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Have you ever wondered, “What exactly is inflammation, do I have inflammation, and how can I handle it?”
Maybe you have some of these symptoms?
If you checked yes to any of these, then read on.
What Happens with Acute Inflammation?
Inflammation is our normal defense and repair mechanism. It is our first and most important stage of healing. This is why you do not want to take non-steroid anti-inflammatory drugs (NSAIDs), such as aspirin or ibuprofen, within the first five days of an injury, if at all. We have five classic signs of inflammation: heat, pain, redness, swelling, and loss of function. The damaged cells release chemicals including histamine, bradykinin, and prostaglandins. These chemicals increase blood flow, causing swelling. They also attract the white blood cells called phagocytes that "eat" the damaged cells. We have all these white blood cells rushing to heal the area, which will happen within the first four to five days after an injury. Think of the classic ankle sprain. This is a great example of acute inflammation.
What Happens with Chronic Inflammation?
Chronic inflammation, however, can present a little differently. With chronic inflammation you can start to have a loss of tolerance in that particular area. For example, you sprain your ankle and it just does not seem to be getting better. You’ve stayed off it and gone to physical therapy, but it still doesn’t seem to be healing and keeps getting aggravated. You begin to have a local loss of tolerance. Now let’s say your ankle starts getting better, but then all of a sudden you get a shoulder injury and perhaps follow that with a cold. This would indicate systemic inflammation, which will lead to a systemic loss of tolerance. Perhaps you’ve been there? That’s when it doesn't become an ankle or shoulder injury anymore; it's an inflammation issue. It means that your body is having a very difficult time regulating inflammation, it cannot manage it, and it is losing tolerance, so things just continue to happen. This is really when it becomes a yellow light, a warning, if not a red light.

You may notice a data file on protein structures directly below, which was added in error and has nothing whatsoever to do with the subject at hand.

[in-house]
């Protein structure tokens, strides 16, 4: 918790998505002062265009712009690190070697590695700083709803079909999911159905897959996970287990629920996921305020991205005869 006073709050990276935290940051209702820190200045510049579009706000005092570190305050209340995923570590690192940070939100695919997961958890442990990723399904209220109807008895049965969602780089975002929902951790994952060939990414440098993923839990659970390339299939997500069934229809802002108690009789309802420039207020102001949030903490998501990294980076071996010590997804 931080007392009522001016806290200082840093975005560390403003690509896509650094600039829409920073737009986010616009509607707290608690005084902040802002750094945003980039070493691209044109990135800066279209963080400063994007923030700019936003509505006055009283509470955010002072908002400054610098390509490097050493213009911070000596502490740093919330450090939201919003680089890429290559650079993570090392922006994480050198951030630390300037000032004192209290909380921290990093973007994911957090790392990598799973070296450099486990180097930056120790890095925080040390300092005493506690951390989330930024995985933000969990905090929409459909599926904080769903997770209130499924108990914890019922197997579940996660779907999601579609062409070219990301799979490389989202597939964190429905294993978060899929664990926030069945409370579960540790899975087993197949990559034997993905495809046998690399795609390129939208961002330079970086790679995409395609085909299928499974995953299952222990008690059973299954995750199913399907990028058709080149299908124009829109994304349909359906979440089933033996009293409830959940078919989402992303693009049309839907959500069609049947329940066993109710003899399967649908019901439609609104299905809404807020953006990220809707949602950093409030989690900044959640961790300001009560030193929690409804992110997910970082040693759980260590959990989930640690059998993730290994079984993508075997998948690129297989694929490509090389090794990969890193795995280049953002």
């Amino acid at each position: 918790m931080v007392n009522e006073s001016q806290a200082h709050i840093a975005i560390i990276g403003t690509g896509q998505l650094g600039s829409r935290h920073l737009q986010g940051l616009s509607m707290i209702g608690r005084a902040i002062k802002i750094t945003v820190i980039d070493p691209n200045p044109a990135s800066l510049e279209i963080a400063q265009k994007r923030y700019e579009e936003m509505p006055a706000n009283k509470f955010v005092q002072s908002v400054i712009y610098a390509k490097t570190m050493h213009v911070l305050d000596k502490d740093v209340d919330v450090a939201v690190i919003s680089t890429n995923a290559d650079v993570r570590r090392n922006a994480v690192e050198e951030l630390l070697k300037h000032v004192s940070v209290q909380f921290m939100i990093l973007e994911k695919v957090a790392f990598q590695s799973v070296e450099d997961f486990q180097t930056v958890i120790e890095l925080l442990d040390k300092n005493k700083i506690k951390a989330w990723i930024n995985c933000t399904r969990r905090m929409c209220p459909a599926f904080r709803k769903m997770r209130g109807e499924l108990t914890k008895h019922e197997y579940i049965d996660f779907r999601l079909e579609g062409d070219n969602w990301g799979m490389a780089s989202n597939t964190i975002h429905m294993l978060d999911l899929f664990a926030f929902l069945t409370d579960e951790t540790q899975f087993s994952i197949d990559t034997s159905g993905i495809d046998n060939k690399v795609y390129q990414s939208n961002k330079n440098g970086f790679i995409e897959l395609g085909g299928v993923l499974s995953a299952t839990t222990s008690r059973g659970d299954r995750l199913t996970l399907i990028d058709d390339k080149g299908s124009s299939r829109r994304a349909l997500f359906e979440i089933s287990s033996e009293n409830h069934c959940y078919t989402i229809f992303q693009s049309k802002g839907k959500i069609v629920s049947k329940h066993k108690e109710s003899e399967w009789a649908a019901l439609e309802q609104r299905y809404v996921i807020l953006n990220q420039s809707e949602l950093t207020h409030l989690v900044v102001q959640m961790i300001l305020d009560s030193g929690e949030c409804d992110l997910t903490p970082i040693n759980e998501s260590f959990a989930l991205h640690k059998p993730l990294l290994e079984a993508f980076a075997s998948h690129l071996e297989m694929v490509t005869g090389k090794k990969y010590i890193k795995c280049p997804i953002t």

We want to remember that nearly 90 percent of human disease is linked to inflammation. That means anything from cancer to Parkinson's and Alzheimer's to eczema and GI issues. All of these things are linked back to inflammation. When you begin to have these diagnoses from a doctor or you've self-diagnosed, you want to really be thinking, “Is this a skin/GI/shoulder issue or is this an inflammatory issue?” Essentially, it's most likely going to be an inflammatory issue when there are multiple signs, symptoms, and conditions present.
Things That Contribute to Inflammation
We have five main categories of inflammatory triggers in our body.
1) Food: As it relates to food, we can have adverse food reactions that are frequently overlooked as a major contributor to a whole host of medical conditions. Foods such as gluten, dairy, corn, and soy can cause an immune reaction.